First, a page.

It will take you some time to find the right combinations of color, shapes, and size that work in different conditions.
But that’s what makes angling so much fun and challenging at the same time.
Best Bass Rigs for Shore Fishing
Here’s a skill that you can learn and it doesn’t matter if you’re fishing from a boat, kayak, dock, or lake beach. Knowing how to set up a few basic bass rigs is important.
Almost all bass anglers have used the texas rig at some point in time. This is an old-school setup that has been around since the 1950s.
The rig is easy to assemble and extremely versatile for worm fishing from the bank no matter the season.
You can use them with light or medium-heavy rods and a strong offset hook.
Besides, since the point of the hook is threaded back into the worm’s body, it’s a weedless setup.
I find the Texas rig or chicken rig is an excellent choice in a heavily vegetated lake or pond.
Since it’s easy to set, it’s great for newbies learning how to catch largemouth bass from shore with a soft plastic bait.
The dropshot rig is quickly becoming a popular choice for shore fishing for bass as it’s equally effective in deep and shallow waters.
I have seen it being used successfully in heavily covered areas and also for current fishing. In fact, it can be used for ice fishing as well.
Here the hook is tied to the main line and a dropshot weight is tied to the tag-end piece of the line.
The weight settles at the bottom and the bait remains suspended 6 to 12 inches above the bottom.
This creates a unique presentation that works great not only with bass but with other species.
Once you get a hang of it, this is a simple but effective “finesse” technique while shore fishing for bass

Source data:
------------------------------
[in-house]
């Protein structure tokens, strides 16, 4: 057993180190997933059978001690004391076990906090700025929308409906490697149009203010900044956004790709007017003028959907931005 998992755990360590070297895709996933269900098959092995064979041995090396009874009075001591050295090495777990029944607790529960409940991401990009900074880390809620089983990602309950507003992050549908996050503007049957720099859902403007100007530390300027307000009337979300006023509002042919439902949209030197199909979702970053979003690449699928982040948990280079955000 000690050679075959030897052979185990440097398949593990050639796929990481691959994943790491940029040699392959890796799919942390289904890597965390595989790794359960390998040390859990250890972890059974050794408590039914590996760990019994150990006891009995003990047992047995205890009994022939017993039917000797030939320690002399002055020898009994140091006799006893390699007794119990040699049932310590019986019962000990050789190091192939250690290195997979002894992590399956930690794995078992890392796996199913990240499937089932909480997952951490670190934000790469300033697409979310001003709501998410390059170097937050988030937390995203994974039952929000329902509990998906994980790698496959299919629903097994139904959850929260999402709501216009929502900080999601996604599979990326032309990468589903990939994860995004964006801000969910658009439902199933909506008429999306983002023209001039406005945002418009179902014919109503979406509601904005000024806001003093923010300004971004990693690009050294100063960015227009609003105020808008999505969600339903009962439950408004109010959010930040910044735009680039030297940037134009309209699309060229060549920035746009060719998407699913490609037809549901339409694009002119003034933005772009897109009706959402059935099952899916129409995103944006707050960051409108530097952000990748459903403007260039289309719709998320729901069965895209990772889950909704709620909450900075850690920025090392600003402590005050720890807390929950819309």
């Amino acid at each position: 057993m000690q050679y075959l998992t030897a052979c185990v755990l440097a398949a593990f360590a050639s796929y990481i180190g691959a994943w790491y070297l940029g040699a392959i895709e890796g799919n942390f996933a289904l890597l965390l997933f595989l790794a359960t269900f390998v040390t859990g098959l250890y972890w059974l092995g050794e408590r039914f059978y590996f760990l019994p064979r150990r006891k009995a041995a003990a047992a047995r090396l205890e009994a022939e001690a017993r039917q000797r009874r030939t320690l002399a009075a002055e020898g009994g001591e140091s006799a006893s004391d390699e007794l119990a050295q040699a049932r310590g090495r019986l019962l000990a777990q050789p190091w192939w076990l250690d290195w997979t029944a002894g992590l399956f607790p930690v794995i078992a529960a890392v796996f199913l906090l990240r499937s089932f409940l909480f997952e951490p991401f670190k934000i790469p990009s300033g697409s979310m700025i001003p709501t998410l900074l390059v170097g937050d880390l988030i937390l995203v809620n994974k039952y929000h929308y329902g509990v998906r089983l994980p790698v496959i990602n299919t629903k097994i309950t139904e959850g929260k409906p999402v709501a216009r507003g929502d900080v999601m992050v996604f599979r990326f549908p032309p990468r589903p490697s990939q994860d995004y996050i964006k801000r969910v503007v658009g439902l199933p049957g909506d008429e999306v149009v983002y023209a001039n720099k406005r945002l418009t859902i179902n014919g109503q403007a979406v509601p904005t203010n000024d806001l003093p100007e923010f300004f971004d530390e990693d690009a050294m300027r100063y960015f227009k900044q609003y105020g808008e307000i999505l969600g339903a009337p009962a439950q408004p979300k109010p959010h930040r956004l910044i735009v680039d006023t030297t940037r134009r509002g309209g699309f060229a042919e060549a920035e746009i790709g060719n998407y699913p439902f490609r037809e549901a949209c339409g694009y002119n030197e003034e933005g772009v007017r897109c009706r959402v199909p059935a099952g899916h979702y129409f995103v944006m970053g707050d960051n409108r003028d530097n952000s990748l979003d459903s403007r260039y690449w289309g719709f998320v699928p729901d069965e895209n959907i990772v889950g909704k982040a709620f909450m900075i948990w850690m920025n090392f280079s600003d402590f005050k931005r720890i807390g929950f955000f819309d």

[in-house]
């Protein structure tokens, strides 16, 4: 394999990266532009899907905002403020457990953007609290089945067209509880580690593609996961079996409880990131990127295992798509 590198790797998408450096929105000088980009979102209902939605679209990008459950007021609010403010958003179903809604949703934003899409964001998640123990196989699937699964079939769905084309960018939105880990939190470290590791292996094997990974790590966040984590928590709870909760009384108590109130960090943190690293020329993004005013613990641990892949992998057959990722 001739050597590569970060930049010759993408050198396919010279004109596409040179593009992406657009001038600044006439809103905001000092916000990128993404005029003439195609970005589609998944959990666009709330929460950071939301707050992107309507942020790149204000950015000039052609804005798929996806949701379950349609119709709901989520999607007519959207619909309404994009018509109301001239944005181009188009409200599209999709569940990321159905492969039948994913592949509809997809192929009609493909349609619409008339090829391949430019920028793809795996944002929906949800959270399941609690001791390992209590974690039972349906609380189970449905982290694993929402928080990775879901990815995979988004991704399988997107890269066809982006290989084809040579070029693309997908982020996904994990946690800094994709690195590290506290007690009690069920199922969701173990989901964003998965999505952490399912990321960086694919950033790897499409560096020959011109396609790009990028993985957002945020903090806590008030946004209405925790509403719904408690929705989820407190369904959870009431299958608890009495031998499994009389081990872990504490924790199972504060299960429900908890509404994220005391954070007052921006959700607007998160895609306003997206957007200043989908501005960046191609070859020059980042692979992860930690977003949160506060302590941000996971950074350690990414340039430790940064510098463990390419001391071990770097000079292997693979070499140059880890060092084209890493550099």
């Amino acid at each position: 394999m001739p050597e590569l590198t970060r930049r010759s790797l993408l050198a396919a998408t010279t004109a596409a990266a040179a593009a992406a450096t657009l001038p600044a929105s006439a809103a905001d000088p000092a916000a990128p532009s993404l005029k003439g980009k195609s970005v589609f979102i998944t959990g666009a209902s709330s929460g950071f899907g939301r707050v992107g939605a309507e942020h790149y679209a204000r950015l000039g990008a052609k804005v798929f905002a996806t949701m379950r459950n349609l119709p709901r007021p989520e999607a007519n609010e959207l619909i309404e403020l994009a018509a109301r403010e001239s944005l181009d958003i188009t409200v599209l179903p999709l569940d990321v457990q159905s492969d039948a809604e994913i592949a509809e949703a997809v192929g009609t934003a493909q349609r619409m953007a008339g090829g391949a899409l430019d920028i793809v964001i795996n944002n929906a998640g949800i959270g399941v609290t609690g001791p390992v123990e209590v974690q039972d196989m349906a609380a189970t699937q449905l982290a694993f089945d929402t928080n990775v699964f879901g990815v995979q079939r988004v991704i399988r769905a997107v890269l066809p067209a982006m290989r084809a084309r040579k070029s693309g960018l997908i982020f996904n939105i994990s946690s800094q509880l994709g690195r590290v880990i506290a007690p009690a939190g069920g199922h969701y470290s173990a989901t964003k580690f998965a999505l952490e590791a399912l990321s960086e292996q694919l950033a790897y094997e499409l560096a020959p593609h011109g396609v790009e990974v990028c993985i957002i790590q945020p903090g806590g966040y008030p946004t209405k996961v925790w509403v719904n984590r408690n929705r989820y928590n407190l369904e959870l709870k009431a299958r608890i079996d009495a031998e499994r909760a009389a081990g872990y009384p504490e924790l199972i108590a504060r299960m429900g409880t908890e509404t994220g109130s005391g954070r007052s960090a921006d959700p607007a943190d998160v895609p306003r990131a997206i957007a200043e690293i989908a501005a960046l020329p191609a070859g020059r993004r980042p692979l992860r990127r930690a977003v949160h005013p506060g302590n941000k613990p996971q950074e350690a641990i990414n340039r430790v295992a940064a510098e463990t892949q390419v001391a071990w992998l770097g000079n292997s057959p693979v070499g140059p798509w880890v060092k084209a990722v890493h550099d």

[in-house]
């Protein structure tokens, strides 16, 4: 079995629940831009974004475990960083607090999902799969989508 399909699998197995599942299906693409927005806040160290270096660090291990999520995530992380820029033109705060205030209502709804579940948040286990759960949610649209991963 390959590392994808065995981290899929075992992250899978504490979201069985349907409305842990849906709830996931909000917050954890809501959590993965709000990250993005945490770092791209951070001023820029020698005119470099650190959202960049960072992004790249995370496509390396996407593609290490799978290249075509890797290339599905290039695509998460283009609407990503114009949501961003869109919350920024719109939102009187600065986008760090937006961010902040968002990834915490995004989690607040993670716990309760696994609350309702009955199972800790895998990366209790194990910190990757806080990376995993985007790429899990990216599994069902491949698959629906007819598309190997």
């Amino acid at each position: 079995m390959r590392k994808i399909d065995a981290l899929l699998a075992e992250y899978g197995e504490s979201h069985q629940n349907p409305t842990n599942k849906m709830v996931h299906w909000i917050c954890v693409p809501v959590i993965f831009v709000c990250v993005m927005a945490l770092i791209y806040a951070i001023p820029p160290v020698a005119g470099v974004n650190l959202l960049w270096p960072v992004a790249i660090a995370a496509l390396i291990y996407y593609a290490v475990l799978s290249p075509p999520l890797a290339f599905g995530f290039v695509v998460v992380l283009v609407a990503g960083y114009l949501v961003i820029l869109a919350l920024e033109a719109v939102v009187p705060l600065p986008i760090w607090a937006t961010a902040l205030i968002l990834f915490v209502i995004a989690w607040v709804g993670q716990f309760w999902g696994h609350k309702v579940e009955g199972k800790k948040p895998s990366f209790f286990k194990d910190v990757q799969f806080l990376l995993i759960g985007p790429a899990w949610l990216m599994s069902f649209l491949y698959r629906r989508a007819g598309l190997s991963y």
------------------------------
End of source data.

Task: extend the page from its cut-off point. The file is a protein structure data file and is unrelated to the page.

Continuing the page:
Keep in mind, you’ll need to vary the weight depending on the water depth.
Some experts also suggest dragging the dropshot across the bottom to lure the bass.
The split-shot rig is often overlooked today, but many pro bass anglers still swear by this strategy.
Being lightweight, they are best for shallow waters and lakes with a dense grass mat.
It can be used with a wide variety of hooks and a split shot weight.
In a splitshot rig, you attach the weight to a swivel and hook the bait to a Texas or Carolina rig.
Unlike the dropshot rig, when you pull the line, the weight moves first and then the lure.
The rig works great with almost all bait profiles but you can choose the most vibrant ones.
I have found split-shot rigs especially effective with dingers. Probably, the movement appears to be more realistic to the fish.
Some veterans also mention that the splitshot works well during periods of higher barometric pressure when the bass are feeling more lethargic.
Best Lures for Shore Fishing
You want to know something funny? I notice that a lot of people kind of, look “down” on shore anglers.
They think that the lunkers are only caught from a boat. I’m here to tell you that’s not always the case. These lures will help.
Topwater poppers are designed to imitate the action of baitfish that the bass feed on.
They also make a sound on hitting the water and create enough disturbance for the fish to take notice.
Poppers are perfect for luring out the largemouth bass from shallow covers and grass clumps.